The Virginian-Pilot and Daily Press are among newspapers across the country which this week moved to halt publication of the “Dilbert” cartoon strip following racist remarks by the artist, Scott Adams.
It was not a decision taken lightly, though it wasn’t a difficult one to make.
Adams, broadcasting on his YouTube channel last week, called Black people “a hate group.” He said that white Americans should “get the hell away from Black people.” He followed that with comments that ridiculed Black people as lacking a commitment to education and having a propensity for violence.
It’s pathetic to see those with prominent platforms use their voices to promote racism, but Adams had been on this trajectory for a while. For years, he courted controversy as a right-wing provocateur, claiming earlier in 2022 that he “identifies” as a Black woman and arguing that his television spin-off of “Dilbert” was canceled because he is white.
Last year, he introduced a new character in the cartoon strip — not subtly named “Dave the Black Engineer” — that seemed intended only to belittle corporate America’s diversity, equity and inclusion programs. While such initiatives are worthy subjects for thoughtful criticism, Adams instead used his character to advance absurd tropes and harmful stereotypes.
Of course, Adams has the right to spout whatever vile, misinformed drivel he chooses. The First Amendment protects his free expression and insulates him from punishment by the government, which cannot police a person’s speech.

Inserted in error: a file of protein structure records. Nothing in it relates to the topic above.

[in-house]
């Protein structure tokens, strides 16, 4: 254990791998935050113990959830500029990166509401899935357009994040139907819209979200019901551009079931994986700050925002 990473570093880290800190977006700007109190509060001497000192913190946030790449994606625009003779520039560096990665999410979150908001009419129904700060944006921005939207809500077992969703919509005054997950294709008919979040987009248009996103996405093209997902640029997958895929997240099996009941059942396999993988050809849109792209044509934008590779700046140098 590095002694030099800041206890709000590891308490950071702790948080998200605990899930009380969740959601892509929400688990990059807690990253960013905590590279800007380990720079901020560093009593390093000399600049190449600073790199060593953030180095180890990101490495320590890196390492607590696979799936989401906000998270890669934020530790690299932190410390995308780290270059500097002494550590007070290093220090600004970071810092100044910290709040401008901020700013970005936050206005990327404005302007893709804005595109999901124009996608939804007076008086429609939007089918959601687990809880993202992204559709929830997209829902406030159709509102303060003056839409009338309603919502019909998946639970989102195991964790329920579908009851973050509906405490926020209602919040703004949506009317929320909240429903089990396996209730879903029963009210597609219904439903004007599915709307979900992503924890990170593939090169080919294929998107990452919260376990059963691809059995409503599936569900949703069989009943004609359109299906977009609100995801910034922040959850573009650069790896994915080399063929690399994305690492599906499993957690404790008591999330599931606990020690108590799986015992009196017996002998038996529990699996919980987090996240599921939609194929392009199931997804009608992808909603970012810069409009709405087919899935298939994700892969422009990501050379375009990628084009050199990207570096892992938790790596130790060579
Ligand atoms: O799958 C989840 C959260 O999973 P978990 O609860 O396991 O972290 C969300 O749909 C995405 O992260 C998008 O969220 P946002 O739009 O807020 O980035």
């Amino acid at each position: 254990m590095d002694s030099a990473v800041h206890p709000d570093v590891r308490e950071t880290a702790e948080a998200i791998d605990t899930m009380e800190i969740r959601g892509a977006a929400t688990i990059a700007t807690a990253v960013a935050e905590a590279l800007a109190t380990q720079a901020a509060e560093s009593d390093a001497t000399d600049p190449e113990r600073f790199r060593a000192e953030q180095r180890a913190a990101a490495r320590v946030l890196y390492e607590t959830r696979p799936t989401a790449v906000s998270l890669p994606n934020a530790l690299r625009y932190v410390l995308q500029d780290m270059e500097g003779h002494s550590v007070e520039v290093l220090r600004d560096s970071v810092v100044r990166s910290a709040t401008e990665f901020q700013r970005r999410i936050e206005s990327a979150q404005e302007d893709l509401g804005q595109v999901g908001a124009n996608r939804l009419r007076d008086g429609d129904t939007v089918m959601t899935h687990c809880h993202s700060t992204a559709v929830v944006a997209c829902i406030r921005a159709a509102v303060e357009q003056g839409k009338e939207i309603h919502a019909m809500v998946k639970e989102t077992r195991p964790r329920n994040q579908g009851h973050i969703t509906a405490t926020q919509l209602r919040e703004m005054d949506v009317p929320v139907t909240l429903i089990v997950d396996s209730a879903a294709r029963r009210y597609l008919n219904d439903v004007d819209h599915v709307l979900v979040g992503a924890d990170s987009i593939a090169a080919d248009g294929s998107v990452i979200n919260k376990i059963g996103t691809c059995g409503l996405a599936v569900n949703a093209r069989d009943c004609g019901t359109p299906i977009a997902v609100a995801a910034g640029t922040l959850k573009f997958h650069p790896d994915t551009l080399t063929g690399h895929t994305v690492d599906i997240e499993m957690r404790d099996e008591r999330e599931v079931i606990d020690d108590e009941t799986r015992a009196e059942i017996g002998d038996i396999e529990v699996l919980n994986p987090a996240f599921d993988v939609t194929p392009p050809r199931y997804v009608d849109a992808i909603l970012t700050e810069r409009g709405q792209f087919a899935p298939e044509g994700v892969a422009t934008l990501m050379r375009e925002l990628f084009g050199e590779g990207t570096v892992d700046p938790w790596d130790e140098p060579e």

But the Constitution doesn’t shield him from professional harm that results from his speech, such as the loss of commercial opportunities or damage to his reputation. Those are determined by the marketplace, which has grown hostile to racist rants in recent years. (Overdue, but still a welcome development.)
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So while Adams was free to say the ugly things he did, newspapers are similarly free to decide what voices they permit on their pages — including what cartoons they purchase and publish.
On Monday, The Pilot and Daily Press joined the growing number of media outlets that chose to distance themselves from Adams and which intend to cease publishing his “Dilbert” strip. Our papers reached the same conclusion as those from the Lee Enterprises and Gannett chains, the Los Angeles Times, The Washington Post and The New York Times that refuse to serve as a mouthpiece for racism.
It is important for readers to know that this decision was made by local leadership, not directed by the Tribune chain or the papers’ ownership. What’s more, it is a move that honors the papers’ commitment to inclusion, which we strive to uphold.
In 1929, Virginian-Pilot editor Louis Isaac Jaffe received the Pulitzer Prize for Editorial Writing for his 1928 editorial “An unspeakable act of savagery.” In it, Jaffe decried a Texas lynching that took place on the eve of the Democratic National Convention and forcefully called for federal legislation against lynching. That was only a year after Virginia’s last documented lynching — and 95 years before Congress finally enacted the measure.
And in 1960, Pilot editor Lenoir Chambers also won the Pulitzer Prize for Editorial Writing for his 1958 series, “The year Virginia closed the schools,” which condemned the “Massive Resistance” response to school integration in the commonwealth. A book about Chambers’ life, “Standing Before the Shouting Mob,” reflects the bravery of that position at the time and which history has judged to be morally correct.
Our newspapers weren’t perfect on matters of race, though we strive constantly to improve. That extends to the cartoon page. In light of Adams’ disgusting comments, The Pilot and Daily Press cannot provide him — or other ignorant, unapologetic racists — access to our readership.
Adams clearly wants to be a “cancel culture” martyr and his sad rant may help him fulfill that wish. While he has every right to say what he said, nobody should feel compelled to support his intolerance with their time or their money — and that includes your local papers.